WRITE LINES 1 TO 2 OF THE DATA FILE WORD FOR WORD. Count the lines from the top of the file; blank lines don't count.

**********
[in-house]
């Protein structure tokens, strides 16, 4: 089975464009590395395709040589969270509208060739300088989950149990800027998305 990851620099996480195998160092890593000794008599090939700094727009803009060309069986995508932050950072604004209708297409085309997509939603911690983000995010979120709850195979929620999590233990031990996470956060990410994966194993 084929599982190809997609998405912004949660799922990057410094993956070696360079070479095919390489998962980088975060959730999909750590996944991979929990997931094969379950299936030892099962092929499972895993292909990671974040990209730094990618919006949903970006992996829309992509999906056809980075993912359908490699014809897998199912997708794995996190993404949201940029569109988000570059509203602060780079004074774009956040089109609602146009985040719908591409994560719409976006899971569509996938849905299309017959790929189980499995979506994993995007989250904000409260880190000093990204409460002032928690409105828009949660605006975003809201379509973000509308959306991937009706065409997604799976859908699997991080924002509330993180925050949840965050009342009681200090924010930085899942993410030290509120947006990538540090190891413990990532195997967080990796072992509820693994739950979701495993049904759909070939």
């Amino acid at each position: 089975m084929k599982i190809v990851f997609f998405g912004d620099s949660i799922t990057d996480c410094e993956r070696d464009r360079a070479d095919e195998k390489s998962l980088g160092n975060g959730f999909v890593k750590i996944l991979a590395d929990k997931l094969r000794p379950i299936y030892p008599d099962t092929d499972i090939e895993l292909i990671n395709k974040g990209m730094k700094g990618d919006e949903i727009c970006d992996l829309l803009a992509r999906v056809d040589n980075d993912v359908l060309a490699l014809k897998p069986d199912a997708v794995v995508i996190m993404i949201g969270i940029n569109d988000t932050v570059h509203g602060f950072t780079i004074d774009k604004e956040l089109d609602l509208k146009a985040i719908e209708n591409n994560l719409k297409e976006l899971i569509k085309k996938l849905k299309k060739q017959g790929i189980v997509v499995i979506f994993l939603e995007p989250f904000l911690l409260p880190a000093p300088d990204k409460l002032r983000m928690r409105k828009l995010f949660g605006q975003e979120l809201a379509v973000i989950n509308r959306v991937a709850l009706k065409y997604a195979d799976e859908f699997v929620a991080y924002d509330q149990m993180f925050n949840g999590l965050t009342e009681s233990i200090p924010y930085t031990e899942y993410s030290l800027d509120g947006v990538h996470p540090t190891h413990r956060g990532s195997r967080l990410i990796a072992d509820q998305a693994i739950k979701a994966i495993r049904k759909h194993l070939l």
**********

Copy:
[in-house]
């Protein structure tokens, strides 16, 4: 089975464009590395395709040589969270509208060739300088989950149990800027998305 990851620099996480195998160092890593000794008599090939700094727009803009060309069986995508932050950072604004209708297409085309997509939603911690983000995010979120709850195979929620999590233990031990996470956060990410994966194993 084929599982190809997609998405912004949660799922990057410094993956070696360079070479095919390489998962980088975060959730999909750590996944991979929990997931094969379950299936030892099962092929499972895993292909990671974040990209730094990618919006949903970006992996829309992509999906056809980075993912359908490699014809897998199912997708794995996190993404949201940029569109988000570059509203602060780079004074774009956040089109609602146009985040719908591409994560719409976006899971569509996938849905299309017959790929189980499995979506994993995007989250904000409260880190000093990204409460002032928690409105828009949660605006975003809201379509973000509308959306991937009706065409997604799976859908699997991080924002509330993180925050949840965050009342009681200090924010930085899942993410030290509120947006990538540090190891413990990532195997967080990796072992509820693994739950979701495993049904759909070939």